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The Daily Yonder’s Bryce Oates interviewed Federation of Southern Cooperatives/Land Assistance Fund Executive Director Cornelius Blanding to check in about how the organization is navigating the coronavirus pandemic and demonstrations calling for racial equality throughout the nation, including in rural America.

The interview has been edited for length and clarity.

Oates: I wanted to check in with you about the Federation and see how you’re feeling about these difficult times, but first can you tell me about your organization and its history?

Blanding: The Federation of Southern Cooperatives (FSC/LAF) is a cooperative association of black farmers and landowners all across the South. We were founded directly out of the civil rights movement, a little more than 50 years ago in 1967. Our organization focuses on three things: cooperative economic development, land retention, and advocacy. Our organization is owned by the folks we work with, the cooperative businesses, so ownership is at the heart of who we are and what we do. We’re organizing farmers and landowners and people in need in rural communities into cooperative businesses so that they have more ownership and control of their rural communities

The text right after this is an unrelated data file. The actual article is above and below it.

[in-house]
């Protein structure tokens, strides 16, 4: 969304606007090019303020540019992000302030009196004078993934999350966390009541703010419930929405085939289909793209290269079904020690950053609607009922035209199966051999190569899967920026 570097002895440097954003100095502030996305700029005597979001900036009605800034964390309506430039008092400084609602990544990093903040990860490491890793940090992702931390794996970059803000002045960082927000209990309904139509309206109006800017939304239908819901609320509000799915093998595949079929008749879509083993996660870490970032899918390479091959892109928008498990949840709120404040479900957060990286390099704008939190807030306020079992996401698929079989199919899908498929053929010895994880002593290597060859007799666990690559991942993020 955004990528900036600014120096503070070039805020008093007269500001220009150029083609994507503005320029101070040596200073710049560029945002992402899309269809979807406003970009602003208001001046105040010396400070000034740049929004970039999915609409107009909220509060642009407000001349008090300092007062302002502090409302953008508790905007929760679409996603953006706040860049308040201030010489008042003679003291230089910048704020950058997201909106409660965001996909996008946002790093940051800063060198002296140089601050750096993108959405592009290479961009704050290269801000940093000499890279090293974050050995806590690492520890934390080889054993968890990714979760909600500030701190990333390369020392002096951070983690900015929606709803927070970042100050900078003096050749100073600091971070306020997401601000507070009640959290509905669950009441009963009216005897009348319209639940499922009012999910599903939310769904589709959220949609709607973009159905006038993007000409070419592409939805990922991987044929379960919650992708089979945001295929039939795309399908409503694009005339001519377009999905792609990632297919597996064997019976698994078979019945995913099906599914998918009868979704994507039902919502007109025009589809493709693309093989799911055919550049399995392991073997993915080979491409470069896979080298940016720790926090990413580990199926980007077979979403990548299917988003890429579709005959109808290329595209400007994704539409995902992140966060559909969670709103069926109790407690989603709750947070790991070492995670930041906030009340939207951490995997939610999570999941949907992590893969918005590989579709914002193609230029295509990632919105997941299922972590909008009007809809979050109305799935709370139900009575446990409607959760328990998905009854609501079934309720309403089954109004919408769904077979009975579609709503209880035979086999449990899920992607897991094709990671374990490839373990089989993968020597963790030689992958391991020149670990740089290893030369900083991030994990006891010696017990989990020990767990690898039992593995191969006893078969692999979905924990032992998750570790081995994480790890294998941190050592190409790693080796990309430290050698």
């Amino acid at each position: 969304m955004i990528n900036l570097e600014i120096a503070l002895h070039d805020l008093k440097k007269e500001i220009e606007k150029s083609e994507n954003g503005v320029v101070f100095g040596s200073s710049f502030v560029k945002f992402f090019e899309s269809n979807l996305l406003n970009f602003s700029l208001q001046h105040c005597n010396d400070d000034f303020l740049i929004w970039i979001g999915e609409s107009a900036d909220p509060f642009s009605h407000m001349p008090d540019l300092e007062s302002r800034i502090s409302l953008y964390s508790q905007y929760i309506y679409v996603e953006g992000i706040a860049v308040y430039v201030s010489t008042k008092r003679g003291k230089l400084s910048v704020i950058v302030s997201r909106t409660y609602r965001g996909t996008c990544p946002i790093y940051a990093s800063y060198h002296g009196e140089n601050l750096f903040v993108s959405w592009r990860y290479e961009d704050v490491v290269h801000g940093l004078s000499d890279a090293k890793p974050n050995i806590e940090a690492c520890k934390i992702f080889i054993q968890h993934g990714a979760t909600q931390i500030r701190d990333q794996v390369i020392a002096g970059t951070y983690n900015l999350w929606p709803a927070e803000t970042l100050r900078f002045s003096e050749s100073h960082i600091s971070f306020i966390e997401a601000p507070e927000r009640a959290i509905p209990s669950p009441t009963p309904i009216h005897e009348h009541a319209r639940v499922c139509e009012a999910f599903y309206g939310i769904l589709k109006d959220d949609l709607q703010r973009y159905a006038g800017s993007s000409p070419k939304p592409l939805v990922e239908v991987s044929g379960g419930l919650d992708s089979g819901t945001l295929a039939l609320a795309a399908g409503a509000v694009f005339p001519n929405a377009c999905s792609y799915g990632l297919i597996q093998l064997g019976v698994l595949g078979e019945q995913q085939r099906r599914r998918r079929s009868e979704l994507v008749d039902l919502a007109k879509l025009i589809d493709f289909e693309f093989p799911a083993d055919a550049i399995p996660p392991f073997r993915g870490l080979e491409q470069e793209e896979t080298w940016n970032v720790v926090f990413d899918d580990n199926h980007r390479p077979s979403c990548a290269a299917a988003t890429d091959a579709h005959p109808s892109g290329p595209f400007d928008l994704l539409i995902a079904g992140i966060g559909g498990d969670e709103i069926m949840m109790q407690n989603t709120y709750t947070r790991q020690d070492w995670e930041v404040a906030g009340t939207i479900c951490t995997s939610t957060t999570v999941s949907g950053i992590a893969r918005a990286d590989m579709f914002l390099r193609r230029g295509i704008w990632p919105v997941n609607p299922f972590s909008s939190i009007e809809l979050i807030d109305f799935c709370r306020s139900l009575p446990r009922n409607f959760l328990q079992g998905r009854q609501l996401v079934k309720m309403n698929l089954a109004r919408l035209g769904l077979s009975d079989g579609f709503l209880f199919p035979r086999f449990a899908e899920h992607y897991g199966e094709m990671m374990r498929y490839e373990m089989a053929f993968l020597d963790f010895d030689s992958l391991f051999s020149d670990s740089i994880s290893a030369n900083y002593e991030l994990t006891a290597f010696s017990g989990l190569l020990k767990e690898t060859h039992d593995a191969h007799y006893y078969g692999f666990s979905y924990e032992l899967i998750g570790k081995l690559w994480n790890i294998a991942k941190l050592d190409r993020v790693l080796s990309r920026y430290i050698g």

Another big part of our work is land retention. All of that is spurred out of some simple statistics that tell that story, document the need. In 1910, there were about 218,000 black farmers owning about 15 million acres of land. Before the turn of the century, based on the 1992 ag census, there were only about 18,000 black farmers owning less than three million acres of land. I say that because you have a tremendous loss of land, a tremendous loss of assets, a tremendous loss of wealth, a tremendous loss of ownership among black farmers in rural communities. The core of our work is maintaining the remaining land and wealth and asset base. If we lose that, we lose community.